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European Comission Calls For Concerted Fight Against Spam

 6:55 pm on Nov 28, 2006 (gmt 0)

The European Commission has called on governments, regulators, ISPs and business to step up the fight against spam, spyware and malicious software.

Despite existing EU legislation to outlaw spam, Europe continues to "suffer from illegal online activities from inside the EU and from third countries", the Commission said in an announcement on Tuesday. It wants national authorities to step up their actions to prosecute illegal online activities.

"It is time to turn the repeated political concern about spam into concrete actions to fight spam," said Viviane Reding, Commissioner for Information Society and Media.

European Comission Calls For Concerted Fight Against Spam [news.zdnet.co.uk]



 7:19 pm on Nov 28, 2006 (gmt 0)

Some say it is a fight we will never win. Proud to say here in The Netherlands, a dedicated team went after the big spammers and made good results.

If more countries would do the same, we could reduce the amount of spam considerably within just a short period of time.

"In line with EU legislation outlawing spam, the Dutch authorities have managed to cut domestic spam by 85 percent I'd like to see other countries achieving similar results through more efficient enforcement. I will revisit this issue again next year to see whether additional legislative measures against spam are required," Reding added.

[edited by: FrankWeb at 7:21 pm (utc) on Nov. 28, 2006]


 7:50 pm on Nov 28, 2006 (gmt 0)

jk3210 is calling for it too.


 8:01 pm on Nov 28, 2006 (gmt 0)

Some say it is a fight we will never win. Proud to say here in The Netherlands, a dedicated team went after the big spammers and made good results.

I sometimes think that those who argue the strongest that this is a fight we will not win are those who stand the most to gain by us not being able to stem the tide of spam.

Government may not be able to end spam, but a more concerted and coordinated effort between countries could go a long ways towards reducing it to a tolerable level.


 8:13 pm on Nov 28, 2006 (gmt 0)

Just because "we may never get rid of it" doesn't mean spammers shouldn't punished or deterred. Same goes for other type of crime, fraud, etc.


 9:14 pm on Nov 28, 2006 (gmt 0)

I sometimes think that those who argue the strongest that this is a fight we will not win are those who stand the most to gain by us not being able to stem the tide of spam.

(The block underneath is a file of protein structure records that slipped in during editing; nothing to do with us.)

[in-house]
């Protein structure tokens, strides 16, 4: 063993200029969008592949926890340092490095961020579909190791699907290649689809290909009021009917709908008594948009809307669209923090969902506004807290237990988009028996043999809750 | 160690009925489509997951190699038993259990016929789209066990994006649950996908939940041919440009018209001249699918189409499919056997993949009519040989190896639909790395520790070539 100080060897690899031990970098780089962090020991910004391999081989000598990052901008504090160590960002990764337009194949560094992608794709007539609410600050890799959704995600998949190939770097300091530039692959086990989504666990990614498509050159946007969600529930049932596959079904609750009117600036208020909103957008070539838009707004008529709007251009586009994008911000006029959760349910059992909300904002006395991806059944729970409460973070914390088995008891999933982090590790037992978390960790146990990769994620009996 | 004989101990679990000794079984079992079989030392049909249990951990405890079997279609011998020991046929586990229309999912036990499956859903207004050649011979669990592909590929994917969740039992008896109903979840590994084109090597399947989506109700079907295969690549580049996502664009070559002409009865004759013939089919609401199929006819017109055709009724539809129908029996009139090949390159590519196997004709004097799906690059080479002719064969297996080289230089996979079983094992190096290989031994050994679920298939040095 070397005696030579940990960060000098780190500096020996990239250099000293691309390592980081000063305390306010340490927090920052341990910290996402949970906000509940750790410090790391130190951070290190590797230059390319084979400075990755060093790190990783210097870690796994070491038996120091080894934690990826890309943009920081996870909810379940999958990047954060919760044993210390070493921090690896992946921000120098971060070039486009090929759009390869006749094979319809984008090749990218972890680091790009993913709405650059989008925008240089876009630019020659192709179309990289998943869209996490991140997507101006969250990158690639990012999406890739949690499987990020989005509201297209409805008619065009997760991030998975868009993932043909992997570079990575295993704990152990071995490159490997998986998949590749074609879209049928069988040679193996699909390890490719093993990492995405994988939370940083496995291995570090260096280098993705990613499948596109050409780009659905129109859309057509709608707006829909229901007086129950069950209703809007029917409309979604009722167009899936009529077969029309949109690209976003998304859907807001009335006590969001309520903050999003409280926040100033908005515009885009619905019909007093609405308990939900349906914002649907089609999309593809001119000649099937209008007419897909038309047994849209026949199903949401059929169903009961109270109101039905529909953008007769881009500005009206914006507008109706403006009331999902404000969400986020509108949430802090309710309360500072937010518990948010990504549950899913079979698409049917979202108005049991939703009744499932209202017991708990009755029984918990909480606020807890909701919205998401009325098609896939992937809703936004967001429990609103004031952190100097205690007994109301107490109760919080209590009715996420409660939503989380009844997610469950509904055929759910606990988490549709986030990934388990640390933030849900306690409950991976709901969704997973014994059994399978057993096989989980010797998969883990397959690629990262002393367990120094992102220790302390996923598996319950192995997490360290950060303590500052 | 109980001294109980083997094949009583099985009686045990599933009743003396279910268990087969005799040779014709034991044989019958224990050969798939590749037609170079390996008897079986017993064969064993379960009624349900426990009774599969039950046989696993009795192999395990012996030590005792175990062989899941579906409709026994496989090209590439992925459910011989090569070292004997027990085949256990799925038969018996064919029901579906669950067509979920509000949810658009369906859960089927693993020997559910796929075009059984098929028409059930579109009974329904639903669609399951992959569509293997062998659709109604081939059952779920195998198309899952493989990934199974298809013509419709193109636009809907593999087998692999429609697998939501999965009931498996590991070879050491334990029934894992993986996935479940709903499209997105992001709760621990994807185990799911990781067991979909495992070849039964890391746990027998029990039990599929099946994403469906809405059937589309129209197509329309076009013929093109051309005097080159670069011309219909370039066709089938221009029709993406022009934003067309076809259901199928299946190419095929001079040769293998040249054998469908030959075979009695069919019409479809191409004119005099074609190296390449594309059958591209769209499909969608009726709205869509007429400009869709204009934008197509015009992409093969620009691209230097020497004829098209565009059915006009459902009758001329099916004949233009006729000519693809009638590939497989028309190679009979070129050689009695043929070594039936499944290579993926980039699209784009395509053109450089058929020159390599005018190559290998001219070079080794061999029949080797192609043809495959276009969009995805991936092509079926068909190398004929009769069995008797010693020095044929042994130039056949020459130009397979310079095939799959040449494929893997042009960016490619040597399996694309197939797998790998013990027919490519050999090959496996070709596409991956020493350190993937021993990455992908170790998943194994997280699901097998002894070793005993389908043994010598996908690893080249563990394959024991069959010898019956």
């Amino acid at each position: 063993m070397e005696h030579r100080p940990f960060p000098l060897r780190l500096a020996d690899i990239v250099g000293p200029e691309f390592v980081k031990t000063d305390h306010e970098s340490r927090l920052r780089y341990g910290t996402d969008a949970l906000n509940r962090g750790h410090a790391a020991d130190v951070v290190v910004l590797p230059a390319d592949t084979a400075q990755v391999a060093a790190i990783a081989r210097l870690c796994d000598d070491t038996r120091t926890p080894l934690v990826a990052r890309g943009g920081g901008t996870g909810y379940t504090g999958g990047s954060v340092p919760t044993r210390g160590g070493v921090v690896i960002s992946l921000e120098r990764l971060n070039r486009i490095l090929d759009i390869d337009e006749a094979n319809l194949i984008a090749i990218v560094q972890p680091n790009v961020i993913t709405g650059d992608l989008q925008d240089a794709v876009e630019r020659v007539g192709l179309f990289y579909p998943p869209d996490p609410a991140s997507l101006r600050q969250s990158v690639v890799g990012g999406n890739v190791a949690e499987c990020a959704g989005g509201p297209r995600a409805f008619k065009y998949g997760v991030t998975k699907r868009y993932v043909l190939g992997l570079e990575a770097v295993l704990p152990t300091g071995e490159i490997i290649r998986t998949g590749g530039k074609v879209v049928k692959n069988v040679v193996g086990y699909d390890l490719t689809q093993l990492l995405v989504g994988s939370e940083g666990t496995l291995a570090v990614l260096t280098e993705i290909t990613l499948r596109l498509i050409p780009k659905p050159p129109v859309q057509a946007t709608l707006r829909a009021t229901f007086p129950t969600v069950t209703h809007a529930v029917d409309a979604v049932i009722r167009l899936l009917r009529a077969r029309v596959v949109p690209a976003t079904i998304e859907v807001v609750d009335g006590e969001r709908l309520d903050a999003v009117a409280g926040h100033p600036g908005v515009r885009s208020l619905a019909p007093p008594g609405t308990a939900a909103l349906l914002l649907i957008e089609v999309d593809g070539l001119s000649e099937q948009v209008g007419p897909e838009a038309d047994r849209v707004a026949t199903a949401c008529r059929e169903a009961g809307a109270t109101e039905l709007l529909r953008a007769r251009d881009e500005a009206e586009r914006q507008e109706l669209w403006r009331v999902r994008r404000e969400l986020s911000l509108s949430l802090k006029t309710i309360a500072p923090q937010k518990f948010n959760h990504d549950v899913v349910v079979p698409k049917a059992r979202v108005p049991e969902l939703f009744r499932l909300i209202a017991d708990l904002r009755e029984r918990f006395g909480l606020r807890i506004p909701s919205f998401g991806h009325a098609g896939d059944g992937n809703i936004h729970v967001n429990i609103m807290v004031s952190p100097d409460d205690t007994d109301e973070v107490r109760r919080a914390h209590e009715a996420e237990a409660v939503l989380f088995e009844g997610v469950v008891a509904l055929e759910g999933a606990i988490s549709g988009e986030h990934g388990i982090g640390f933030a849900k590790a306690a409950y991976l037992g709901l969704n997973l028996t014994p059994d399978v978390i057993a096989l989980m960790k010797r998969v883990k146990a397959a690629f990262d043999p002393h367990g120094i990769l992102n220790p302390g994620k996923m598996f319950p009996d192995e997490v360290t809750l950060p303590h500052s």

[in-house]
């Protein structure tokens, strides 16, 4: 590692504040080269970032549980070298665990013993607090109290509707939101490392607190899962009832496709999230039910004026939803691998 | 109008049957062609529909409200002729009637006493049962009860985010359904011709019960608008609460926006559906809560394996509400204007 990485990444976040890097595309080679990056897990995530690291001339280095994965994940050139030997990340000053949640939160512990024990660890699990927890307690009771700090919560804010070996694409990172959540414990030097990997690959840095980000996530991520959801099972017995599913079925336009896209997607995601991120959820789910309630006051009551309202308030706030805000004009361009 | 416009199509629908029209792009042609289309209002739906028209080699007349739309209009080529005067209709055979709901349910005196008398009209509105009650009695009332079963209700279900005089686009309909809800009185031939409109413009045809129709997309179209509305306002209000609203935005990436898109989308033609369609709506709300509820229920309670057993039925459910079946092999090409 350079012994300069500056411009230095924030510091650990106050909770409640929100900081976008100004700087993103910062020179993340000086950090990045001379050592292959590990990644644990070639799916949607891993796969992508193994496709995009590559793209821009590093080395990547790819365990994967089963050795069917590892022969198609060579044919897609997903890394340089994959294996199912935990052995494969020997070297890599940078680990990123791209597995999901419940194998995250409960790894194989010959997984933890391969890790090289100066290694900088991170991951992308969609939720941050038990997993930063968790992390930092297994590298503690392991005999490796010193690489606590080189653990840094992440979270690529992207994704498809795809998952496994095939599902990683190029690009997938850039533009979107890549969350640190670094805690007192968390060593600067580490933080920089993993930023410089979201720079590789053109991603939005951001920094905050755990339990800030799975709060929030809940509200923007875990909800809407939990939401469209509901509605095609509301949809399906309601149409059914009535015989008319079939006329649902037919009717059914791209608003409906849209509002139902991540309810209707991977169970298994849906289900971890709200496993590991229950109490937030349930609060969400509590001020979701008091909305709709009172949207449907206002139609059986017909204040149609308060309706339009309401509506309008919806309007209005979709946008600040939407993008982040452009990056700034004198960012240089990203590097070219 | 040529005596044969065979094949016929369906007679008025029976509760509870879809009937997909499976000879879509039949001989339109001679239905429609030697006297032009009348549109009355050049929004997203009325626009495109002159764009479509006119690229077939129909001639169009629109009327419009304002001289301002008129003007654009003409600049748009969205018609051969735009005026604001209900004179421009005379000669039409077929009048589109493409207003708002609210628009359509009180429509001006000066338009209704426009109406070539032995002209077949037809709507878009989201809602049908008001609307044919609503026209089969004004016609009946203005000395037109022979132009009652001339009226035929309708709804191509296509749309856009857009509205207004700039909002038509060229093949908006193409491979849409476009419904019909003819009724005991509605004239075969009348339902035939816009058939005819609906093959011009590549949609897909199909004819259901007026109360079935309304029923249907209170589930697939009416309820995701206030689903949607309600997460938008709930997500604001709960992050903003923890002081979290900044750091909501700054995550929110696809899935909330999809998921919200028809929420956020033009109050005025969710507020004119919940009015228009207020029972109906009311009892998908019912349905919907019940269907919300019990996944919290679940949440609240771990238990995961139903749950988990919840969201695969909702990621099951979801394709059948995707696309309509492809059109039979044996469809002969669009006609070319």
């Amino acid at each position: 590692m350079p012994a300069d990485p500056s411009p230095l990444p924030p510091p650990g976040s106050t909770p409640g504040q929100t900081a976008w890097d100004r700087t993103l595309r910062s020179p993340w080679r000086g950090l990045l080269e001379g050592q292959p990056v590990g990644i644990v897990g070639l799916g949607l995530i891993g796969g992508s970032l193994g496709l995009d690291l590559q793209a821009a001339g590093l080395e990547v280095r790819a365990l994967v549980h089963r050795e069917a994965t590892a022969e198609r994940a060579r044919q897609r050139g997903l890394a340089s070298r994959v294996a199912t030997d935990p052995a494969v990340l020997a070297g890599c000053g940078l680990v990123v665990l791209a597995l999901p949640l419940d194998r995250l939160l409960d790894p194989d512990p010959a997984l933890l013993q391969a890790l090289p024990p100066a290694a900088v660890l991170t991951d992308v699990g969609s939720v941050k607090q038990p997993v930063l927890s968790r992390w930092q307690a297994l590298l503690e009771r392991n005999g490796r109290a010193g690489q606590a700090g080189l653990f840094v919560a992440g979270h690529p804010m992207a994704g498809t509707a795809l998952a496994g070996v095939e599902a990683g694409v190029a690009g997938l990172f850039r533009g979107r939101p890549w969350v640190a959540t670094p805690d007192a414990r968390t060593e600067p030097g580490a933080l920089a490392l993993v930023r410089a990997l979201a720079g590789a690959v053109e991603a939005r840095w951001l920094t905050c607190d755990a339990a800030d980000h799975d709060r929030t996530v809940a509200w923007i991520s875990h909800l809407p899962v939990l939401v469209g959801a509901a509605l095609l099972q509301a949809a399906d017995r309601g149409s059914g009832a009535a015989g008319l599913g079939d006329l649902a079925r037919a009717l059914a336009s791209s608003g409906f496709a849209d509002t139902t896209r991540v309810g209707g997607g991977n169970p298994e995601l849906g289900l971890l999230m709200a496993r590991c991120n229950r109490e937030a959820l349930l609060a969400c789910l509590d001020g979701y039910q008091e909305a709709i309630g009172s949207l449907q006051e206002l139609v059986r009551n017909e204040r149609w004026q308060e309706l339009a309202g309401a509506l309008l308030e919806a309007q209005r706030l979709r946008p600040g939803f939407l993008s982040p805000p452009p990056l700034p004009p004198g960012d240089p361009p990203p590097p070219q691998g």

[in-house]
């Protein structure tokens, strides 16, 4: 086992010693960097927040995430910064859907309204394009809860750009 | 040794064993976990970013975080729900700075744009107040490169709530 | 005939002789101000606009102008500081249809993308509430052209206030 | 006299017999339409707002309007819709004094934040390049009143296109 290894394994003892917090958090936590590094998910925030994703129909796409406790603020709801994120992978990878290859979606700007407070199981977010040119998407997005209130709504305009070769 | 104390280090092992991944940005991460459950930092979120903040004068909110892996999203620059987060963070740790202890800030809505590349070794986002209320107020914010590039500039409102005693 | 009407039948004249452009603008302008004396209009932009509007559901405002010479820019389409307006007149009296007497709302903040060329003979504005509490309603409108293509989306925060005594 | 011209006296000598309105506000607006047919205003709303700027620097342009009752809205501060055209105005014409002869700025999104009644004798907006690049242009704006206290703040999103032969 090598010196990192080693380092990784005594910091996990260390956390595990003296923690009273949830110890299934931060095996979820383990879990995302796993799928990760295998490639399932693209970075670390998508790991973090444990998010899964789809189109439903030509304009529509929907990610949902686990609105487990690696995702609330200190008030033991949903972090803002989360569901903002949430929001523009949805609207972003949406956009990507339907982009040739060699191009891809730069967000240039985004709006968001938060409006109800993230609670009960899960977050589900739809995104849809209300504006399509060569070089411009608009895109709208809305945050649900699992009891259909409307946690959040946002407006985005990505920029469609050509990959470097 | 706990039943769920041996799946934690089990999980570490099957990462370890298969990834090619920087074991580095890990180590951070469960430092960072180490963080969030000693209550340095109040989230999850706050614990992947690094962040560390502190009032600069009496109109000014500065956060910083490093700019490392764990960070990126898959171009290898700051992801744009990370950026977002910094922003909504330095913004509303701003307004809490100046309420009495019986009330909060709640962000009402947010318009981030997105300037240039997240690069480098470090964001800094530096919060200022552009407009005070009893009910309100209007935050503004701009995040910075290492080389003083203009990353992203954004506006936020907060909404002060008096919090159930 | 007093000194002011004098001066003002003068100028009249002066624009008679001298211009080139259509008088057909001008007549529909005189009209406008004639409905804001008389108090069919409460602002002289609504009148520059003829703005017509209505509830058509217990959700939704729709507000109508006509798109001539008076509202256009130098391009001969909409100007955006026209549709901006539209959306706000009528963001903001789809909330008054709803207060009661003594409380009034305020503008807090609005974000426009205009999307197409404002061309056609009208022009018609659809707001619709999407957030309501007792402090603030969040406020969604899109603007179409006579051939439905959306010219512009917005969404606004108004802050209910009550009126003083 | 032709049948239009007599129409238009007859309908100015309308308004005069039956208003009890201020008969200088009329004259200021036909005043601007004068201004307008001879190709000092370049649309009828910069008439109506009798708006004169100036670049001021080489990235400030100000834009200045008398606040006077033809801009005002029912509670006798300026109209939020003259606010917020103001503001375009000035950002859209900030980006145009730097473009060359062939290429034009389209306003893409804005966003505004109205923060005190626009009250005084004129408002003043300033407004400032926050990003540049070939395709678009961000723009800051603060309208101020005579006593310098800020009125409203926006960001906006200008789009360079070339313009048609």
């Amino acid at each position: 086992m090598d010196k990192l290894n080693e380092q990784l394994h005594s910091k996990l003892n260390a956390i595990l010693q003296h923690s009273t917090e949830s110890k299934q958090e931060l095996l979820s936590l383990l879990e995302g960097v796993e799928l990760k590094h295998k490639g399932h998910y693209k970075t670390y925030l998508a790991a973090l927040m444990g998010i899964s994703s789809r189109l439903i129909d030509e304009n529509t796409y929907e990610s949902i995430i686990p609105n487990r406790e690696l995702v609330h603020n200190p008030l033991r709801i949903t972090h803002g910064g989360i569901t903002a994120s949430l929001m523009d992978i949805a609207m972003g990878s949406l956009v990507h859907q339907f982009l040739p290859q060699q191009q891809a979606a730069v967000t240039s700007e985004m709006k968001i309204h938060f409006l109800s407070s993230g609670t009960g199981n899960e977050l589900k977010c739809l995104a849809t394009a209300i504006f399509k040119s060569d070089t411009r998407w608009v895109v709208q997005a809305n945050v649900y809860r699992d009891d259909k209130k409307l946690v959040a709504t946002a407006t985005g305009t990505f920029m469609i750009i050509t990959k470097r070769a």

I agree. It is hard to believe that in this hi-tech world we cannot come up with a solution to this. Even if it is just something like charging 2p for each email ... a price I would be more than willing to pay!

Added: Lets pay 2p into a charity kitty for every email we send.

[edited by: BeeDeeDubbleU at 9:15 pm (utc) on Nov. 28, 2006]


 12:38 am on Nov 29, 2006 (gmt 0)

Although I understand the sentiment, there are many problems with a few pennies per email.

Firstly, if you are on a low wage in Moldova or the Russian Federation 2p will be equivalent to 50p in real terms (giving rise to exclusion problems if implemented).

Secondly, you may argue that any email that isn't 'worth' 2p shouldn't be sent; the problem with that is there are many legitimate uses for bulk email that just could not run if a transaction cost were in force.

Thirdly, the difficulty in transferring to a toll system would be huge - think of all the email clients and forms that trigger email, you'd have to find a way of identifying who to charge which would inevitably cost the ISP's a fortune in admin - which we would all pay more for (and the spammers would find a way to put their emails on someone elses bill anyway)

Spam must be tackled with strict penalties, but it will always exist. A crude analogy is that many crimes have harsh sentences but it does not stop some people commiting said crimes. The risk/reward ratio needs to be cranked up quite a few notches before you will convince some spammers that it's not worth it.


 1:44 am on Nov 29, 2006 (gmt 0)

I don't think that we will ever solve this because the current system is fundamentally flawed.

We will probably end up with a new and seperate system of mail, where the sender's address cannot be spoofed and gradually abandon the current mess.

I wonder what I'd do with those extra two hours a day that this would free up.


 1:56 am on Nov 29, 2006 (gmt 0)

I have a hard time beleiving filtering can't catch a good percentage of spam.

Once I see a pattern, I set a filter --- viola', all the matching spam goes in the junk folder.

I would think the larger ISP's could set filters -- even if they were extremely strict, (say 3 "offenses" with matching patterns and the message is canned).


Message has:

- To: field containing "unlisted recipients"

- From: field containing unqualified email address